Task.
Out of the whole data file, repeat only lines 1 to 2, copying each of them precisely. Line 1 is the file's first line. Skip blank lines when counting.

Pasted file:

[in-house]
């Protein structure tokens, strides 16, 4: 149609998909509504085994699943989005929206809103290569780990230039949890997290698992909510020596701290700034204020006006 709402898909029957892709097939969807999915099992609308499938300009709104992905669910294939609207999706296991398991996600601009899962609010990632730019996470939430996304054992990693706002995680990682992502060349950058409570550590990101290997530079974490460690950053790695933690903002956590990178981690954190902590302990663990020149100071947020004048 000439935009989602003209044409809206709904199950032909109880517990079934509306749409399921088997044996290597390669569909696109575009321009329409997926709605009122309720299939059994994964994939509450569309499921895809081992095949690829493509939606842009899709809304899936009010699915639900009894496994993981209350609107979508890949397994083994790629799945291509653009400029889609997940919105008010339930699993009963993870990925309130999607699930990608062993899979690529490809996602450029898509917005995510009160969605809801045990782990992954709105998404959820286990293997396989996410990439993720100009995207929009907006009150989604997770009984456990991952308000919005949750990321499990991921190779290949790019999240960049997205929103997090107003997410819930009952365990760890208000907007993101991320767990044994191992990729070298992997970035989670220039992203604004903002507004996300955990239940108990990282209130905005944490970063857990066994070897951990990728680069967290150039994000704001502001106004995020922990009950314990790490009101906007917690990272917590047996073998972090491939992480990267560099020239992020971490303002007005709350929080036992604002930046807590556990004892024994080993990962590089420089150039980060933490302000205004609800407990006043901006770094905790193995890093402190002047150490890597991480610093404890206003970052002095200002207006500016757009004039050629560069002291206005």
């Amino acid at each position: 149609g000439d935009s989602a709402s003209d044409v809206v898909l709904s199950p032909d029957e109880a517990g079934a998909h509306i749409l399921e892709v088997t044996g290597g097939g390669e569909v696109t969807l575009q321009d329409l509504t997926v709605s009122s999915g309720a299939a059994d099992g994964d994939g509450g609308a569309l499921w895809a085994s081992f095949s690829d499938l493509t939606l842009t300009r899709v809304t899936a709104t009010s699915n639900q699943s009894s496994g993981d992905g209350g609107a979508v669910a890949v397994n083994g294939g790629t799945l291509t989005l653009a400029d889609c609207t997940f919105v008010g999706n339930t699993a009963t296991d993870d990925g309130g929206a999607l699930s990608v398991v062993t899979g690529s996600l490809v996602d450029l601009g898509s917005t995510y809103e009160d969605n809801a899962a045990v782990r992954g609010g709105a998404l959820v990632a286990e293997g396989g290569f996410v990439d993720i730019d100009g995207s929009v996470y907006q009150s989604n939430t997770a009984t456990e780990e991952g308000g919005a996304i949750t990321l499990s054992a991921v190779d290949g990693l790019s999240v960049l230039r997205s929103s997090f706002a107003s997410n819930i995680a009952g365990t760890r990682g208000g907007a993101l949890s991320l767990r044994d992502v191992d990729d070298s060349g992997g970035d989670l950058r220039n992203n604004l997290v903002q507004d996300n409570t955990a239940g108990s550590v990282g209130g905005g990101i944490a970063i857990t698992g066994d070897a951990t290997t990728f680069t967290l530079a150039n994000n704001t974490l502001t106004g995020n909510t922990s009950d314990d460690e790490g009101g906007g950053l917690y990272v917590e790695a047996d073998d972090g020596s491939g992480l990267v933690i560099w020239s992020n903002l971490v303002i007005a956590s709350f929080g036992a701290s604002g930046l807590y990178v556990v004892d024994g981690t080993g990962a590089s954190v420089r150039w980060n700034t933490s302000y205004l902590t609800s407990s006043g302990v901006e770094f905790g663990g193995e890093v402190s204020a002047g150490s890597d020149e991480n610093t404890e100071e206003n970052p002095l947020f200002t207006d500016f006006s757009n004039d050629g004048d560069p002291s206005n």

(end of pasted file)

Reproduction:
[in-house]
């Protein structure tokens, strides 16, 4: 149609998909509504085994699943989005929206809103290569780990230039949890997290698992909510020596701290700034204020006006 709402898909029957892709097939969807999915099992609308499938300009709104992905669910294939609207999706296991398991996600601009899962609010990632730019996470939430996304054992990693706002995680990682992502060349950058409570550590990101290997530079974490460690950053790695933690903002956590990178981690954190902590302990663990020149100071947020004048 000439935009989602003209044409809206709904199950032909109880517990079934509306749409399921088997044996290597390669569909696109575009321009329409997926709605009122309720299939059994994964994939509450569309499921895809081992095949690829493509939606842009899709809304899936009010699915639900009894496994993981209350609107979508890949397994083994790629799945291509653009400029889609997940919105008010339930699993009963993870990925309130999607699930990608062993899979690529490809996602450029898509917005995510009160969605809801045990782990992954709105998404959820286990293997396989996410990439993720100009995207929009907006009150989604997770009984456990991952308000919005949750990321499990991921190779290949790019999240960049997205929103997090107003997410819930009952365990760890208000907007993101991320767990044994191992990729070298992997970035989670220039992203604004903002507004996300955990239940108990990282209130905005944490970063857990066994070897951990990728680069967290150039994000704001502001106004995020922990009950314990790490009101906007917690990272917590047996073998972090491939992480990267560099020239992020971490303002007005709350929080036992604002930046807590556990004892024994080993990962590089420089150039980060933490302000205004609800407990006043901006770094905790193995890093402190002047150490890597991480610093404890206003970052002095200002207006500016757009004039050629560069002291206005």